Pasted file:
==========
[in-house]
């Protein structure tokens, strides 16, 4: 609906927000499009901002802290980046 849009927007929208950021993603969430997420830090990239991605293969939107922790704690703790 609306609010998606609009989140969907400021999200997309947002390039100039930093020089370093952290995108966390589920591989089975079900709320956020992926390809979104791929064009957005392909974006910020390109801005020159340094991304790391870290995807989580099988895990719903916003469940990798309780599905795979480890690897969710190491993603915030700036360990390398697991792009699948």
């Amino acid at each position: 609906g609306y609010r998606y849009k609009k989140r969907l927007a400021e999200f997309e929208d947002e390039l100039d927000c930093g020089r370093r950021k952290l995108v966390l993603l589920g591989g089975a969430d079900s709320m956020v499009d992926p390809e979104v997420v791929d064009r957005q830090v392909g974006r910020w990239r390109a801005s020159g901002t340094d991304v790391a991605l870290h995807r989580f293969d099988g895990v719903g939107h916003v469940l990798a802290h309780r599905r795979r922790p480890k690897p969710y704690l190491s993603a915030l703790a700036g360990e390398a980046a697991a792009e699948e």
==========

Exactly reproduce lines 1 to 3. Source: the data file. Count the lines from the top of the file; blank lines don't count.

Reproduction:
[in-house]
């Protein structure tokens, strides 16, 4: 609906927000499009901002802290980046 849009927007929208950021993603969430997420830090990239991605293969939107922790704690703790 609306609010998606609009989140969907400021999200997309947002390039100039930093020089370093952290995108966390589920591989089975079900709320956020992926390809979104791929064009957005392909974006910020390109801005020159340094991304790391870290995807989580099988895990719903916003469940990798309780599905795979480890690897969710190491993603915030700036360990390398697991792009699948």
């Amino acid at each position: 609906g609306y609010r998606y849009k609009k989140r969907l927007a400021e999200f997309e929208d947002e390039l100039d927000c930093g020089r370093r950021k952290l995108v966390l993603l589920g591989g089975a969430d079900s709320m956020v499009d992926p390809e979104v997420v791929d064009r957005q830090v392909g974006r910020w990239r390109a801005s020159g901002t340094d991304v790391a991605l870290h995807r989580f293969d099988g895990v719903g939107h916003v469940l990798a802290h309780r599905r795979r922790p480890k690897p969710y704690l190491s993603a915030l703790a700036g360990e390398a980046a697991a792009e699948e």